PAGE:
"We are walking in the same direction for Porsche and Penske," said Dumas, who recorded just 8 points in the first two events of the season with Bernhard. "Right now in the No. 7, we are far back in the championship. In my car, we are trying to have the maximum result we can have because we don't have much of a chance (for the championship)."
Olivier Beretta added to his record of career fast qualifiers with a GT1 pole run in Corvette Racing's No. 4 Corvette C6.R, the Monaco resident's 18th in the Series. The defending class champion with teammate Oliver Gavin turned in a lap of 1:09.309 to best teammate Johnny O'Connell in the No. 3 entry by less than 0.2 seconds.
"The track is nice. I raced for the first time in 1999 and always have had good results," said Beretta, who will team again with Gavin. "This year we have a good team. Hopefully the extra weight won't be a problem."
Aston Martin Racing's two Aston Martin DBR9s will start third and fourth. The British entries have won the last two GT1 contests to halt a 12-race winning streak by the Corvettes. The No. 007 of Tomas Enge, Darren Turner and Andrea Piccini was the quickest of the Aston Martin DBR9s at 1:10.016.
"Olivier did a fantastic job as he always does in qualifying," Gavin said. "This is only a small part of it because it will be a long race. Tire management is the key. We're going to try to make the car as comfortable as possible and make the rear tires last. We're going to have our work cut out."
In GT2, Jamie Melo won his third pole of the season and second straight in the Risi Competizione Ferrari F430GT. In his first qualifying session at PIR, the Brazilian toured the track in 1:12.769, nearly a half-second better than the Petersen Motorsports/White Lightning Racing Porsche of Jorg Bergmeister and Patrick Long.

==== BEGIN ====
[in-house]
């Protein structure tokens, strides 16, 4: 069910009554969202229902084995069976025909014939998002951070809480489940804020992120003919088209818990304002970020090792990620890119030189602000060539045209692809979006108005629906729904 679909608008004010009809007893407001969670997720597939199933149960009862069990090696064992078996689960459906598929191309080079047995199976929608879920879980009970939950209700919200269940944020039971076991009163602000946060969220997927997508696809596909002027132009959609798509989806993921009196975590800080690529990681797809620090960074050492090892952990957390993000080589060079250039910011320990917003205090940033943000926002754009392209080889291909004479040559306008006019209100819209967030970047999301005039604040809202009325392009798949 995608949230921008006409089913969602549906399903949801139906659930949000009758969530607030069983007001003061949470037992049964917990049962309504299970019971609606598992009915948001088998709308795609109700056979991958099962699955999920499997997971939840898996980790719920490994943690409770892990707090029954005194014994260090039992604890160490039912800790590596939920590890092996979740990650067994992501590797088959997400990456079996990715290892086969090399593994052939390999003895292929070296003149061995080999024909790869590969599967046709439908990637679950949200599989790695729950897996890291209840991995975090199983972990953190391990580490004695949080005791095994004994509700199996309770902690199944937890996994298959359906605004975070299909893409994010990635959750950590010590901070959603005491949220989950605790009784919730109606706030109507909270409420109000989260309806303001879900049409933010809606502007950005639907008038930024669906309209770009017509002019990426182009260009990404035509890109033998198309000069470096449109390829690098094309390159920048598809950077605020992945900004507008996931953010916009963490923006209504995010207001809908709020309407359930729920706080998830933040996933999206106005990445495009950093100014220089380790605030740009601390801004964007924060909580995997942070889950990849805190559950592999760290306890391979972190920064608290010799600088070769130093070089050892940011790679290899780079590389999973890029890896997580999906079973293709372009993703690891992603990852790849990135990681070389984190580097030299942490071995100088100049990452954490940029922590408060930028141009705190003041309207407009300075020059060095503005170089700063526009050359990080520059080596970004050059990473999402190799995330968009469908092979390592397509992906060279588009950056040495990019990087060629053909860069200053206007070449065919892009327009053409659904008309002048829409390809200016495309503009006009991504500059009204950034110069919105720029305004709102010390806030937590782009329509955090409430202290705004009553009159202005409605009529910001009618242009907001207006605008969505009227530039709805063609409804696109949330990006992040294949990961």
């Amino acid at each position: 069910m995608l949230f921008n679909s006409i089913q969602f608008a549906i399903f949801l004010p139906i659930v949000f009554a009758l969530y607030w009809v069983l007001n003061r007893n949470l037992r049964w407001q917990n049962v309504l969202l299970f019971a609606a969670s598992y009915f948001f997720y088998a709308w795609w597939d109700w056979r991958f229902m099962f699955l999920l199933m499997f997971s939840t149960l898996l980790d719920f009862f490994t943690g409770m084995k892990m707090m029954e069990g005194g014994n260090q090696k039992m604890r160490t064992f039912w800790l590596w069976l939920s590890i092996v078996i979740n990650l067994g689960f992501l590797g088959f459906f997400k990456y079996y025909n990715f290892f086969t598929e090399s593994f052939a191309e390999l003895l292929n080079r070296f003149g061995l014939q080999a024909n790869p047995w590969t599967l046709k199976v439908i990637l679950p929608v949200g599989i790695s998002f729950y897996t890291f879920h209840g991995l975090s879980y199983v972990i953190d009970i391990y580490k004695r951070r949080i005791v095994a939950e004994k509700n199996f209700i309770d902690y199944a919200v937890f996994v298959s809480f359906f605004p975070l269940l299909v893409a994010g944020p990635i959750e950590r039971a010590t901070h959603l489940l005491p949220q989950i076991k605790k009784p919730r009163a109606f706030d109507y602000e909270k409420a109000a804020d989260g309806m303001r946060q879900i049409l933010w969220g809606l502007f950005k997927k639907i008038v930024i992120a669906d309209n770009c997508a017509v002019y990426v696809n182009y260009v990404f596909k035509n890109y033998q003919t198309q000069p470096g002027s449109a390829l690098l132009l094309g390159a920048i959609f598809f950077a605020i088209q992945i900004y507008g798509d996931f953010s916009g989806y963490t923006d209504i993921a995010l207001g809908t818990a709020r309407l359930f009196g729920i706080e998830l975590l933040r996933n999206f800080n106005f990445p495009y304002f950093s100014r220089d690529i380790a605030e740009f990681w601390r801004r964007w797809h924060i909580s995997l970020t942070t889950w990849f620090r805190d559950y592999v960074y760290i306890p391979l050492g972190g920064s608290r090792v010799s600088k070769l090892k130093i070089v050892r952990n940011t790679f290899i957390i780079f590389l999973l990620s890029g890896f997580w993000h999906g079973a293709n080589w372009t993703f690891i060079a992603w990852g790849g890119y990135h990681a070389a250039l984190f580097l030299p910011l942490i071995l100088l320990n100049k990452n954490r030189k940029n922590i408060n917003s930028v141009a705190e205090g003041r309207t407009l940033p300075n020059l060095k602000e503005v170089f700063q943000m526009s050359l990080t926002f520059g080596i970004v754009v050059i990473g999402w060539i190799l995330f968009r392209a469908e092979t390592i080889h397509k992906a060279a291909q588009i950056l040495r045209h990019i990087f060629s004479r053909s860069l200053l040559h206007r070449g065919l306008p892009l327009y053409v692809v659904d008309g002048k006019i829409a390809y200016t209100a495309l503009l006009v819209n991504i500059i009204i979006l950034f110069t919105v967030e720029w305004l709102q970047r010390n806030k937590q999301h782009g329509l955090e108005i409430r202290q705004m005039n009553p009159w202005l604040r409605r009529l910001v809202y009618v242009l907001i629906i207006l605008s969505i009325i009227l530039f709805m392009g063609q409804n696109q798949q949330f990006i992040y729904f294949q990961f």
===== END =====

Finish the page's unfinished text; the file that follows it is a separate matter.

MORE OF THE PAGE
"It is very difficult to set up the car (at Portland)," Melo said. "We found a good compromise for qualifying. The car is working very well. We fixed some problems for Salt Lake and here. I'm a bit worried for the race. It will be very long and I hope it goes well. The team has done a very good job, and the tires are working very well."
Melo and Mika Salo won last week at Salt Lake City for their first Series victory and the first for Ferrari and Risi since 2004. The car routinely has been the quickest GT2 car at each race this year but finally broke through for the landmark win at Miller Motorsports Park. Still the class remains wide-open as there hasn't been a repeat GT2 winner this season through five rounds.
Petersen/White Lightning, which won at Lime Rock Park, was followed by the Houston-winning Alex Job Racing Porsche of Mike Rockenfeller and Klaus Graf at 1:13.312. Given the forecast of continued hot weather and temperatures above 100 degrees, Melo and the rest of the field know they should be prepared for anything.
"After a few laps, the tires start to be a little unstable," Melo said. "That is difficult for us. I hope we can find some solutions for the race."